An English Power Couple Travel to Israel in 1978; the Non-Jewish Half Identifies with the Country’s Security Concerns

Jan. 16 2019

In 1978, the British Jewish playwright Harold Pinter and the English Catholic novelist and biographer Antonia Fraser visited Israel. Recently, Fraser discovered and published the diary she kept during their trip. Robert Nason writes in his review:

[For most of his career], the work of Pinter—arguably the 20th century’s most important Jewish dramatist—had not been concerned with politics, much less Israel or Jewish issues. But he grew up in East London during the 1930s and 1940s, when anti-Semites and self-styled British fascists were a constant threat to bookish Jewish youths like Pinter. The experience left an indelible mark on him. He emerged in the late 1950s as part of the great wave of new British playwrights from working-class or Jewish backgrounds. . . . [T]wo years after his bar mitzvah Pinter had shocked his parents by renouncing Judaism. After his success, Pinter dutifully paid to send his deeply Zionist father and mother on trips to Israel twice before visiting the country himself. . . .

Both [Fraser and Pinter] were enchanted by Israel’s people and landscape, though, unsurprisingly, they saw the Holy Land through quintessentially British lenses. The owner of the American Colony Hotel is “a real Graham Greene character,” and a church in the Old City reminds Fraser of Blackfriars at Oxford. While driving to the northern Galilee, she is simultaneously in awe of the country and reminded of her native England. . . . [She] is clearly in a long line of English Christian Zionists and philo-Semites, going back at least to George Eliot. . . .

Before coming to Israel, Fraser reports, Pinter was “obsessed with Menachem Begin” and “read out his speeches from time to time in tones of angry horror.” . . . Yet Fraser remains more sympathetic to the security concerns of Israelis. She has doubts about a Palestine set up so close to “the busy burgeoning Jerusalem” and wonders, “How can anyone expect the Israelis to welcome a state set up by Arafat and his murderous boys here?,” [even] noting that “The world has decided that really unique among states, Israel must be a moral state . . . something no other state is expected to be!”

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More about: Arts & Culture, British Jewry, English literature, George Eliot, Israel & Zionism, Philo-Semitism

Who Changed the Term “Nakba” into a Symbol of Arab Victimization?

April 19 2019

In contemporary Palestinian discourse, not to mention that of the Palestinians’ Western supporters, the creation of the state of Israel is known as the Nakba, or catastrophe—sometimes explicitly compared with the Holocaust. The very term has come to form a central element in a narrative of passive Palestinian suffering at Jewish hands. But when the Syrian historian Constantin Zureiq first used the term with regard to the events of 1948, he meant something quite different, and those responsible for changing its meaning were none other than Israelis. Raphael Bouchnik-Chen explains:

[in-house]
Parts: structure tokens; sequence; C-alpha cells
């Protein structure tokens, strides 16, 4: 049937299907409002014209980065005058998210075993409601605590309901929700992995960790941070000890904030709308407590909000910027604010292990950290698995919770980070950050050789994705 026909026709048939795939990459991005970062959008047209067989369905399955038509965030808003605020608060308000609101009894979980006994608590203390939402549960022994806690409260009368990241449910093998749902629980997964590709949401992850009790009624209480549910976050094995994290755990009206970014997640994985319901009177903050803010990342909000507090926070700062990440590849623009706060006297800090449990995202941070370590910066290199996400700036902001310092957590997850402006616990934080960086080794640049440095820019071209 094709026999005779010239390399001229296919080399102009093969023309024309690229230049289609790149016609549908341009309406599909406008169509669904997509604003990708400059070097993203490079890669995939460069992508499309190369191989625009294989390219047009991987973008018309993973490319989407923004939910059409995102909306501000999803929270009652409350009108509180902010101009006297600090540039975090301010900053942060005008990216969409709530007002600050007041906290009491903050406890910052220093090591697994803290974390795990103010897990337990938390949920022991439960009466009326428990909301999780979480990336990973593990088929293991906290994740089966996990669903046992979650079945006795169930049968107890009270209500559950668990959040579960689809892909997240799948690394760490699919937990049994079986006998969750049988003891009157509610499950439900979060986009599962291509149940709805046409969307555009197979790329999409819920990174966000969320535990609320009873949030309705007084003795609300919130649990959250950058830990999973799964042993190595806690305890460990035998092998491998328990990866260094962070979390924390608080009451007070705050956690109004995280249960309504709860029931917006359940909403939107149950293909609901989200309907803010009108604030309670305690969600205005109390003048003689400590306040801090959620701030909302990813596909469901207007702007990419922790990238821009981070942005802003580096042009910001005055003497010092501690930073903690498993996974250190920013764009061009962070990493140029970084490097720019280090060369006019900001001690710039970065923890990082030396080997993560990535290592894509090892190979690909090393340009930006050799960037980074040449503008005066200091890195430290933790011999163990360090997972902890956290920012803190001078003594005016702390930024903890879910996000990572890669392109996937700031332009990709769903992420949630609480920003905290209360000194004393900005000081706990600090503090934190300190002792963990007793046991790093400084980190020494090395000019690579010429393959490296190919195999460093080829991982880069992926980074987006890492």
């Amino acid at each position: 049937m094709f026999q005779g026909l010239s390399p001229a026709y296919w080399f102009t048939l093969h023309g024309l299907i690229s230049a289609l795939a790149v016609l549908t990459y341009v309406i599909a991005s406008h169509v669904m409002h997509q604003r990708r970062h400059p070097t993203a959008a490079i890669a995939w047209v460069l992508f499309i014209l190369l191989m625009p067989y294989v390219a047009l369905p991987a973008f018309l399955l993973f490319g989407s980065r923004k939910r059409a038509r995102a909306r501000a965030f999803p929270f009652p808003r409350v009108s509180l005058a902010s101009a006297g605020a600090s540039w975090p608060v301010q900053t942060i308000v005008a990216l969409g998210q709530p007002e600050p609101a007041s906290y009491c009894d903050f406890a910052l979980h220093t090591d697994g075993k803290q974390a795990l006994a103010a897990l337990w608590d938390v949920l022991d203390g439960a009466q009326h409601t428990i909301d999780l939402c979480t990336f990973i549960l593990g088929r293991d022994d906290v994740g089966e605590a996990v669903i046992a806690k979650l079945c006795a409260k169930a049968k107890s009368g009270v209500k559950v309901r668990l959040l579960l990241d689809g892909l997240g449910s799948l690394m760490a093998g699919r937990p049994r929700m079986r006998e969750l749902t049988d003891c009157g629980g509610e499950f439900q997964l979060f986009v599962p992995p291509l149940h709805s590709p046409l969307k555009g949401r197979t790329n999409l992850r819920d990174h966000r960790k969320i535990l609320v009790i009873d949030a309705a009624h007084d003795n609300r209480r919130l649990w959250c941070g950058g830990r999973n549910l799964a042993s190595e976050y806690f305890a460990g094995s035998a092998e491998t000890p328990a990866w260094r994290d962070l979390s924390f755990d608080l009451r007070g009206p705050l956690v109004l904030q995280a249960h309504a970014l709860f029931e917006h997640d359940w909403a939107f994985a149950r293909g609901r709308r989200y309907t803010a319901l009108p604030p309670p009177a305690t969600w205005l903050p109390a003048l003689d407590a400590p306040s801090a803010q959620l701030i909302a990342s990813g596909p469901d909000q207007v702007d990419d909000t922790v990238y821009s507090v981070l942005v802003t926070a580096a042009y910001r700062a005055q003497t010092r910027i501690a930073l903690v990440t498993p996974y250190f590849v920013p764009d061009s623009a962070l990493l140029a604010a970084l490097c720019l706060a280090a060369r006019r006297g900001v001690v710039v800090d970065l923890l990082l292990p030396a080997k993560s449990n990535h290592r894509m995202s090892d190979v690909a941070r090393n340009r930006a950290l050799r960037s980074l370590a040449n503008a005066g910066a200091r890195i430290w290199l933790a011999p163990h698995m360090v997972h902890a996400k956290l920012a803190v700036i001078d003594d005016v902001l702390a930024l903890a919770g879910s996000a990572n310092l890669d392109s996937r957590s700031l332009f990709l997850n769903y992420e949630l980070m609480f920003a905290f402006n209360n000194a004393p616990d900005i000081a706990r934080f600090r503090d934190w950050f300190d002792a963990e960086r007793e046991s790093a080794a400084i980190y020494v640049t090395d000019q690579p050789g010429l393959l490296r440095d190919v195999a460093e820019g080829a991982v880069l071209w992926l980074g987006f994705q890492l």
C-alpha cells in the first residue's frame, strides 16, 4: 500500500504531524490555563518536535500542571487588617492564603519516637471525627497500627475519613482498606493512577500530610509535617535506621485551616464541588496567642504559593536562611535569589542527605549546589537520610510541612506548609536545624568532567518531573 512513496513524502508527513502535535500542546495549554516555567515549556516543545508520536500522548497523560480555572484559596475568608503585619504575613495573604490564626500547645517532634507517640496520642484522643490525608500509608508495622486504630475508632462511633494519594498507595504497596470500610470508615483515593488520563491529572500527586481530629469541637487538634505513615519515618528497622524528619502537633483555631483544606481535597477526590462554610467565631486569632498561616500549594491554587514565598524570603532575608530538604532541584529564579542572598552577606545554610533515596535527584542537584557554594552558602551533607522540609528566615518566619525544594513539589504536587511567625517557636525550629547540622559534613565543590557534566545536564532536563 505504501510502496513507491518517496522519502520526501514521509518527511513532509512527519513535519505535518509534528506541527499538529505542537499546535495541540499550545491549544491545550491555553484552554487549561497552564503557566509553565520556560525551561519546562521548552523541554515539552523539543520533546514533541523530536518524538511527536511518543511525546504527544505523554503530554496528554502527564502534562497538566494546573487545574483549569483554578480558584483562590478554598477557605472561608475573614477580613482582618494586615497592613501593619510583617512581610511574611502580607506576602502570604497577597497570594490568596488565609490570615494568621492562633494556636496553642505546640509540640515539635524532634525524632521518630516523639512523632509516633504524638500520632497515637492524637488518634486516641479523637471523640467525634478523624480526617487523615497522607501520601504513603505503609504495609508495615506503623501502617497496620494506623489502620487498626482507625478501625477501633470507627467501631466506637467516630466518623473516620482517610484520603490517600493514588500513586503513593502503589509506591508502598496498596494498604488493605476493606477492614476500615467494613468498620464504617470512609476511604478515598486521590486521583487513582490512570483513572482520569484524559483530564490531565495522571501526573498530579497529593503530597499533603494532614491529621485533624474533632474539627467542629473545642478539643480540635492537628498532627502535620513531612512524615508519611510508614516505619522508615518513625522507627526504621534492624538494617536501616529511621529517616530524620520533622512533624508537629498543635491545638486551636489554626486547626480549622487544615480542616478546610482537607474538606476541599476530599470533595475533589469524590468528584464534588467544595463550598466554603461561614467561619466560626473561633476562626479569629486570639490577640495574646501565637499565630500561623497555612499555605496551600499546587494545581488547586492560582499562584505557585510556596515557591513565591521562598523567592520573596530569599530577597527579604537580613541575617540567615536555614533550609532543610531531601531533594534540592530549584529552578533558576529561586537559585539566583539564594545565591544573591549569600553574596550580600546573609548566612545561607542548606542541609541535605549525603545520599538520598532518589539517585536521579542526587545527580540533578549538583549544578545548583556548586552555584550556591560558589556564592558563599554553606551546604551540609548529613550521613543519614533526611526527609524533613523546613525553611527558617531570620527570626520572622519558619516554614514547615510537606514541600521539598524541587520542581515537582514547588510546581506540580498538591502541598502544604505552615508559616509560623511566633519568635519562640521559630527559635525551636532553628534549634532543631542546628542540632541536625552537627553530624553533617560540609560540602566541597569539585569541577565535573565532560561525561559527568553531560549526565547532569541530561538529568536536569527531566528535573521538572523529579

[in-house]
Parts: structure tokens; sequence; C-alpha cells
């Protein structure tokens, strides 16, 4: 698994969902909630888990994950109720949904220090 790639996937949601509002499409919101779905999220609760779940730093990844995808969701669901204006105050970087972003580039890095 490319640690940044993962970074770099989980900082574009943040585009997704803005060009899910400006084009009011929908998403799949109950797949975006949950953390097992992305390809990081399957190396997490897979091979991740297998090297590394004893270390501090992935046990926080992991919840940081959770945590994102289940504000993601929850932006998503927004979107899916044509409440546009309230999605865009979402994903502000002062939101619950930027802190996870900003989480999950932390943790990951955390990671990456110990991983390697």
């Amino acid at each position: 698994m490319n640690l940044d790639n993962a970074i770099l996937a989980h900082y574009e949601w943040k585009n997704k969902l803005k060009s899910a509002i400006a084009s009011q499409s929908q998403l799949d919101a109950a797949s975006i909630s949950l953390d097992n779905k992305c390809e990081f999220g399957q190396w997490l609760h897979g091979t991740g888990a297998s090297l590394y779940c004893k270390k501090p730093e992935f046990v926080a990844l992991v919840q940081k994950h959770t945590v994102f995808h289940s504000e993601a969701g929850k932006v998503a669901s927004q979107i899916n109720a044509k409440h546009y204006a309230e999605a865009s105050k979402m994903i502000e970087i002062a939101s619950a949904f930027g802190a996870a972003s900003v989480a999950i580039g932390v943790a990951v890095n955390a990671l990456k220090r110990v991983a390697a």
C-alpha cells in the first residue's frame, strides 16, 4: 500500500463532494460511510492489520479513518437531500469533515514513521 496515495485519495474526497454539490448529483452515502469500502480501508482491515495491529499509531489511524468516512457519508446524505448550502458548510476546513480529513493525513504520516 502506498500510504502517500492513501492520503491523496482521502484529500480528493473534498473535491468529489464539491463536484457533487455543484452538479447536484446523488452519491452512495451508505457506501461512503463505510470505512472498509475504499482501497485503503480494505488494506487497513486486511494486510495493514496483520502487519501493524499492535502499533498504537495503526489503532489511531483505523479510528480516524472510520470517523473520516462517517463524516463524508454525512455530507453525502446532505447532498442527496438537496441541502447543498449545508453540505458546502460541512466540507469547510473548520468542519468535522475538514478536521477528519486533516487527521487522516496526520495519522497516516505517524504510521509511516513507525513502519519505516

In his 1948 pamphlet The Meaning of the Disaster (Ma’na al-Nakba), Zureiq attributed the Palestinian/Arab flight to the stillborn pan-Arab assault on the nascent Jewish state rather than to a premeditated Zionist design to disinherit the Palestinian Arabs. “We [Arabs] must admit our mistakes,” [he wrote], “and recognize the extent of our responsibility for the disaster that is our lot.” . . . In a later book, The Meaning of the Catastrophe Anew, published after the June 1967 war, he defined that latest defeat as a “Nakba,” . . . since—just as in 1948—it was a self-inflicted disaster emanating from the Arab world’s failure to confront Zionism. . . .

It was only in the late 1980s that it began to be widely perceived as an Israeli-inflicted injustice. Ironically, it was a group of politically engaged, self-styled Israeli “new historians” who provided the Palestinian national movement with perhaps its best propaganda tool by turning the saga of Israel’s birth upside down, with aggressors turned into hapless victims, and vice-versa, on the basis of massive misrepresentation of archival evidence.

While earlier generations of Palestinian academics and intellectuals had refrained from exploring the origins of the 1948 defeat, the PLO chairman Yasir Arafat, who was brought to Gaza and the West Bank as part of the 1993 Oslo Accords and was allowed to establish his Palestinian Authority (PA) in parts of those territories, grasped the immense potential of reincarnating the Nakba as a symbol of Palestinian victimhood rather than a self-inflicted disaster. In 1998, he proclaimed May 15 a national day of remembrance of the Nakba. In subsequent years, “Nakba Day” has become an integral component of the Palestinian national narrative and the foremost event commemorating their 1948 “catastrophe.”

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More about: Arab World, Israeli-Palestinian Conflict, New historians, Yasir Arafat